[dropcap style="font-size:100px;color:#992211;"]I[/dropcap]t is time for BBC News to die. It is in a dreadful state, like a horse in the Grand National that’s about to be shot.
But as the vet loads up the shotgun and gets ready to do in Dobbin, one should at least ask why the old nag should be put out of its misery.
For horses, it’s a broken leg or some other hazard that comes with wearing a short Irishman for a living. But for the BBC, the tragedy is far more Shakespearean… But less Hamlet, more Iago.
The Sexism O’Clock News
Three examples leap to mind. The most recent is the equal pay scandal. While some (I’m looking at you, Peter Oborne) tried to derail the discussion over BBC greed in general, the truth of the matter is that no employee, regardless of their role, should be short-changed simply by virtue of their ovaries.
But the cherry on the cake, styled to look like Toby Young in a drain, is how the BBC has dealt with journalists who spoke out in support of Carrie Gracie’s complaint. The Beeb banned them from being able to report on gender pay issues, which is a bit like banning Chris Packham for having a dog.
Theresa May would simply not be Prime Minister
without BBC News’ support.
Hrumph to Humphrys…
More insidious is BBC News’ main problem, which just so happens to be John Humphrys-shaped. The old crypt ghoul’s main purpose on the Today show is to butt in when his guests are talking, make snide comments, and goad those few souls he does agree with to be even more right wing than they already were.
If you listen for long enough, you will, of course, end up with ‘that’ John Humphrys moment. This is where he makes your stomach turn and you decide that even local radio is better than this. Yes, even local radio. My moment was that time a guest appeared on Today to raise the issue of young Asian girls who had vanished without trace. Halfway through, with an audible sneer, Humphrys interrupted him and demanded to talk about dead white girls instead.
Let’s be clear. Humphrys is merely the most extreme example of a running theme in BBC News. The Tories have taken over. Look at Nick Robinson’s completely blasé bias. Andrew Marr’s soft-soap of Theresa May while she casually dismissed that time he nearly died of a stroke. Or Andrew Neil, that jovial old cove of an uncle, who might be alright on his own, but not in the midst of so many fellow believers.
Elsewhere, Laura Kuenssberg snarls at lefties like a vicious Geography teacher. UKIP gets non-stop free airtime, even though it has had less electoral success than even the Greens. And throughout, the non-stop pro-Tory, pro-Brexit, pro-Status Quo tone to the Beeb’s coverage just carries on, without end. Its claims of impartiality are a bit like North Korea’s claim that it is a Democratic People’s Republic. By accident or design, this is now just taking the piss.
Chartered to Death
Now, there are two things here. Those amongst you who are conservative may point out that I view the topic from a left wing perspective, and that is true. What is also true, however, is that BBC News was largely just as slavish to New Labour during its 13 year tenure. Time and again, the BBC’s news output has ended up toadying, often blatantly, to the government.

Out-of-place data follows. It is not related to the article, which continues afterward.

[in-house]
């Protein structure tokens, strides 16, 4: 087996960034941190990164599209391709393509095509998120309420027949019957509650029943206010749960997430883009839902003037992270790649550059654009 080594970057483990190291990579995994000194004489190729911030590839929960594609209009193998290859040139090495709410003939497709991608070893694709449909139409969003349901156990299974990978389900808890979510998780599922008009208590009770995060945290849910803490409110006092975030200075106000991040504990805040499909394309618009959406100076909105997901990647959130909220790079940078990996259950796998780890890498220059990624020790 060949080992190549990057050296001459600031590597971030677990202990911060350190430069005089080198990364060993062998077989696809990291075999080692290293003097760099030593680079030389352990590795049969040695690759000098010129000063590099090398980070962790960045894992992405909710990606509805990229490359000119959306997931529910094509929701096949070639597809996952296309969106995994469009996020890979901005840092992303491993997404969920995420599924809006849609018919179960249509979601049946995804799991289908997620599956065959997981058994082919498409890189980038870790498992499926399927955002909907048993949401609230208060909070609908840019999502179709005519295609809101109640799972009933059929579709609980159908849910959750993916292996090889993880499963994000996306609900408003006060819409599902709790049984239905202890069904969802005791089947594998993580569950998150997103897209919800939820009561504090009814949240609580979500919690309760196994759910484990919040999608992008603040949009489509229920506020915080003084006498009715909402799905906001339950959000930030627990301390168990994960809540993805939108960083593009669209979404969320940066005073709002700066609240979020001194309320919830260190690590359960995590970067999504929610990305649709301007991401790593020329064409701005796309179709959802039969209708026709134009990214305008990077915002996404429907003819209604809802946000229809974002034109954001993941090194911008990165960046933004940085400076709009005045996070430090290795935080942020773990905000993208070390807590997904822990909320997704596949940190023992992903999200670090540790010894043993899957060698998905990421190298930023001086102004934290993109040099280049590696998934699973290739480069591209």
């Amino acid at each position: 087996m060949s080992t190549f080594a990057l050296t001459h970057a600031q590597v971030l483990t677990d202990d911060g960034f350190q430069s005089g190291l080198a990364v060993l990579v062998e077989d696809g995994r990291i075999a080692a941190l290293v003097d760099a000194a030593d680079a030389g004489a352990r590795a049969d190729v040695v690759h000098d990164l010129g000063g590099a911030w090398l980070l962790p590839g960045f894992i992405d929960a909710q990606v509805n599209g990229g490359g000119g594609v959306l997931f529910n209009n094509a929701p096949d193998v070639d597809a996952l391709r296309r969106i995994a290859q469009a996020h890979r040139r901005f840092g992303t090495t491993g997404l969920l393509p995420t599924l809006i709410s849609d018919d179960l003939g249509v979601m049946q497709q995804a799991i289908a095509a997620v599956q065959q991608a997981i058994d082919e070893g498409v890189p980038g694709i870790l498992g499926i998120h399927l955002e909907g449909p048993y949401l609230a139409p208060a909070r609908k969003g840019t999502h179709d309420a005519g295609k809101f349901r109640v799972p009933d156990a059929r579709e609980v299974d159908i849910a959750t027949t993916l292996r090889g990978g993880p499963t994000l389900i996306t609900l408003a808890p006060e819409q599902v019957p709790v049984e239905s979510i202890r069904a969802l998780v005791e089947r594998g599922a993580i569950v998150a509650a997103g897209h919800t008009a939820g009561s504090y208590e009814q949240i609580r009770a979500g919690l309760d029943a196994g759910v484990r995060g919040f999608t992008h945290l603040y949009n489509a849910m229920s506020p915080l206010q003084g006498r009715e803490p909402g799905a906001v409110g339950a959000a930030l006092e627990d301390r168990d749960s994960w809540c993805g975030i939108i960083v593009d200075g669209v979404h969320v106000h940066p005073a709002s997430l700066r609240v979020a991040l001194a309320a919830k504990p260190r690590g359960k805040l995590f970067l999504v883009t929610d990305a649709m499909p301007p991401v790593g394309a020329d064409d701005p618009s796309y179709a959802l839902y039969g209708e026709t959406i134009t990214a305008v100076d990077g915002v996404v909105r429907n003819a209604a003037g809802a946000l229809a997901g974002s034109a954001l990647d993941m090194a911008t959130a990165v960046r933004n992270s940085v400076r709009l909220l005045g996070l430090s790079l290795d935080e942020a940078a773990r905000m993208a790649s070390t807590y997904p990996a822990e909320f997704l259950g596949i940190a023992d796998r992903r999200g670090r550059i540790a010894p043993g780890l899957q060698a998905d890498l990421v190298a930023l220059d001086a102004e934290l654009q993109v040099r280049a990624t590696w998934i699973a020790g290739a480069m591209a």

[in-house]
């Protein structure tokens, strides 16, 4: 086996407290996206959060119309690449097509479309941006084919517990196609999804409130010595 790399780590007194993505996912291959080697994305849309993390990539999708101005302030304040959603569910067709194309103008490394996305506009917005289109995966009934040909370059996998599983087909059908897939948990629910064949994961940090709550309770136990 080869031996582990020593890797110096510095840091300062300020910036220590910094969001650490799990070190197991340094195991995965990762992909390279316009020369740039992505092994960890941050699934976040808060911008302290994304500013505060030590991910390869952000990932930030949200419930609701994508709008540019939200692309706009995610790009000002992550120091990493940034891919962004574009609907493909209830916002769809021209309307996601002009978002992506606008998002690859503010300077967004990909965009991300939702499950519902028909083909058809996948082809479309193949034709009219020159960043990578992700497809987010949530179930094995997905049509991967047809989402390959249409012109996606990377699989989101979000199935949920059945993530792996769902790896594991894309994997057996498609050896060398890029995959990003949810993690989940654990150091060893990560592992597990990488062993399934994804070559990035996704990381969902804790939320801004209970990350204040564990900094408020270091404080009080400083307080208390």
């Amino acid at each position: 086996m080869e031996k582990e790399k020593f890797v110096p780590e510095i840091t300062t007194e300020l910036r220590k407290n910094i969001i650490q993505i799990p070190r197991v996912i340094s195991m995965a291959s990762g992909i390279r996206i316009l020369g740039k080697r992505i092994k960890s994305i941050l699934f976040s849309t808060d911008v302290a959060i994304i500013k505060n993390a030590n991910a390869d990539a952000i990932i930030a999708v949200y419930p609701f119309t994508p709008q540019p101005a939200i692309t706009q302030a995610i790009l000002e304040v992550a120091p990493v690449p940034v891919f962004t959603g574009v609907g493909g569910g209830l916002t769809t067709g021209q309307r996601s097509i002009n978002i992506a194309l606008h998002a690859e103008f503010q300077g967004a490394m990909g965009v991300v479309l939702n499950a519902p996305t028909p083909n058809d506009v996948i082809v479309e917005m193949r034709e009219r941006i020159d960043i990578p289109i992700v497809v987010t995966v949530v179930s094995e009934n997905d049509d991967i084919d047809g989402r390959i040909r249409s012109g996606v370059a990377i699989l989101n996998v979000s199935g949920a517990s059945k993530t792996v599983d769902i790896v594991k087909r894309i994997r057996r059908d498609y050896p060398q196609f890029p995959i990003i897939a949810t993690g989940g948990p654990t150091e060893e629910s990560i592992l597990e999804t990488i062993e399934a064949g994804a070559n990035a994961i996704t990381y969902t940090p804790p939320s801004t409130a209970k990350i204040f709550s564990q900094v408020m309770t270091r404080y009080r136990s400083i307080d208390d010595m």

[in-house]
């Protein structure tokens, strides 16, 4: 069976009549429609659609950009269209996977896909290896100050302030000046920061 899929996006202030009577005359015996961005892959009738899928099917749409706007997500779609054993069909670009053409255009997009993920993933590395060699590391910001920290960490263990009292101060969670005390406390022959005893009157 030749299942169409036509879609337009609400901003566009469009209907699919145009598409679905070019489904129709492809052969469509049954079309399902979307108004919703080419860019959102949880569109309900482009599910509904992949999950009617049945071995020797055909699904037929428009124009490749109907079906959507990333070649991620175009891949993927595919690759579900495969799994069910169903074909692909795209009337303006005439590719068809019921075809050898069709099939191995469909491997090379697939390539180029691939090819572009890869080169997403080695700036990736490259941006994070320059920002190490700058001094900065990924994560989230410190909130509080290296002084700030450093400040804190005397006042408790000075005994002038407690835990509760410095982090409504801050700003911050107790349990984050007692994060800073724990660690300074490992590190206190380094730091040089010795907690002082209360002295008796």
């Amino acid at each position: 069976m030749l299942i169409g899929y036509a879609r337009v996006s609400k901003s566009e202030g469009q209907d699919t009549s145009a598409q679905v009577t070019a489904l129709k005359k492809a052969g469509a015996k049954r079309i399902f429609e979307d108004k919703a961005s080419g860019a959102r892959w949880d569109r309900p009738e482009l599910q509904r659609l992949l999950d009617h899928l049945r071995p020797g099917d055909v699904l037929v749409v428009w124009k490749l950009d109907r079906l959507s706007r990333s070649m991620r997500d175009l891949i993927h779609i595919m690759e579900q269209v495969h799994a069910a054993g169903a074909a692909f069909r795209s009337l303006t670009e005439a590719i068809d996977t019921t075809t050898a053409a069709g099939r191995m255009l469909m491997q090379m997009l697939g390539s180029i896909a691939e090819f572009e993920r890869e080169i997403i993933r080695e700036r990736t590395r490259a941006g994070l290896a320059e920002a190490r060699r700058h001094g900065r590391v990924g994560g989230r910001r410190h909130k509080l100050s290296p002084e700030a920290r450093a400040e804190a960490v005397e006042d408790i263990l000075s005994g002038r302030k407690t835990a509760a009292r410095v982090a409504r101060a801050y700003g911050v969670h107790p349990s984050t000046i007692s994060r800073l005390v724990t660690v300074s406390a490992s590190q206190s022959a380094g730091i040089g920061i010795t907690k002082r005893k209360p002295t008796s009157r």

In part, this is due to the “back us or else” threat granted by the BBC charter. Every time it is renewed, the government of the day uses this to grab the corporation by the throat and make it do its bidding.
The last time the Beeb took on the government, it was brought to its knees and saw the fall of Director General Greg Dyke. This compliance has been easy to maintain. David Cameron’s veiled threat to the BBC during the 2015 election is a case in point.
‘We had to destroy BBC News to save it’
None of this is new. British governments have always had a faintly Mafioso way in how they ‘deal’ with the media. Look at how Thames TV lost its franchise as punishment for its ‘Death on the Rock’ documentary. The Jimmy Savile scandal, one of the BBC’s own making, has also weakened its hand. This, of course, is why politicians just love charter renewal so much.
Theresa May would simply not be Prime Minister without BBC News’ support. Its reticence over the sheer scale of the Brexit train wreck shows it is a pro-government organ. But watch what happens if Jeremy Corbyn becomes Prime Minister. It will become his poodle too.
The Tories have taken over.
BBC News needs to be broken up. Since it is so prone to interference, it is plain that it cannot be trusted to provide reliable journalism. News coverage should be produced by independent, well-regulated, not-for-profit bodies. Or even a for-profit news company you can halfway trust.
With BBC News, we now have a news monopoly with much of the bias of the UK Press. No wonder Rupert Murdoch envies it so.
BBC News really is a bit pony
Which brings us back to the poor horse, waiting to see if Buckshot really is magic. There is, of course, one crucial way in which it and BBC News are not alike. People with any heart will find the poor horse’s plight hard to bear.
But in the long run, no one will really miss BBC News, at least in its present form. It’s time it went to the knacker’s yard, like the worn out old trotter it has become.
Original image by Wikimedia Commons and in the public domain.
Alexander Hay is a writer and polemicist based online and in print.